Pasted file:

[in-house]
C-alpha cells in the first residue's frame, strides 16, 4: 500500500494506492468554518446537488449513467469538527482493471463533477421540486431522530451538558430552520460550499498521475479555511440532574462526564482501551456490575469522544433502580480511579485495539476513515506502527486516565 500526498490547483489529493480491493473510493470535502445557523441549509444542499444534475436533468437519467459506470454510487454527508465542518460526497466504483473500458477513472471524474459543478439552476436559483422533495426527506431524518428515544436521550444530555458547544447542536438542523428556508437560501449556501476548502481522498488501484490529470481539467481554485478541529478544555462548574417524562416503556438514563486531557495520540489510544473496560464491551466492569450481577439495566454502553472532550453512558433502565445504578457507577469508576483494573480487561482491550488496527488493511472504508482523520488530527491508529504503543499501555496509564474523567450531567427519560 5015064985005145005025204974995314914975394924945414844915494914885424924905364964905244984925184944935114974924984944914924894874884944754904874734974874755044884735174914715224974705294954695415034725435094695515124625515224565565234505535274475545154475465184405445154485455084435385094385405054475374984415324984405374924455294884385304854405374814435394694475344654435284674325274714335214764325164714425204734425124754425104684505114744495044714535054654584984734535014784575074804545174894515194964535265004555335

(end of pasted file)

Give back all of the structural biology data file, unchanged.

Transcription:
[in-house]
C-alpha cells in the first residue's frame, strides 16, 4: 500500500494506492468554518446537488449513467469538527482493471463533477421540486431522530451538558430552520460550499498521475479555511440532574462526564482501551456490575469522544433502580480511579485495539476513515506502527486516565 500526498490547483489529493480491493473510493470535502445557523441549509444542499444534475436533468437519467459506470454510487454527508465542518460526497466504483473500458477513472471524474459543478439552476436559483422533495426527506431524518428515544436521550444530555458547544447542536438542523428556508437560501449556501476548502481522498488501484490529470481539467481554485478541529478544555462548574417524562416503556438514563486531557495520540489510544473496560464491551466492569450481577439495566454502553472532550453512558433502565445504578457507577469508576483494573480487561482491550488496527488493511472504508482523520488530527491508529504503543499501555496509564474523567450531567427519560 5015064985005145005025204974995314914975394924945414844915494914885424924905364964905244984925184944935114974924984944914924894874884944754904874734974874755044884735174914715224974705294954695415034725435094695515124625515224565565234505535274475545154475465184405445154485455084435385094385405054475374984415324984405374924455294884385304854405374814435394694475344654435284674325274714335214764325164714425204734425124754425104684505114744495044714535054654584984734535014784575074804545174894515194964535265004555335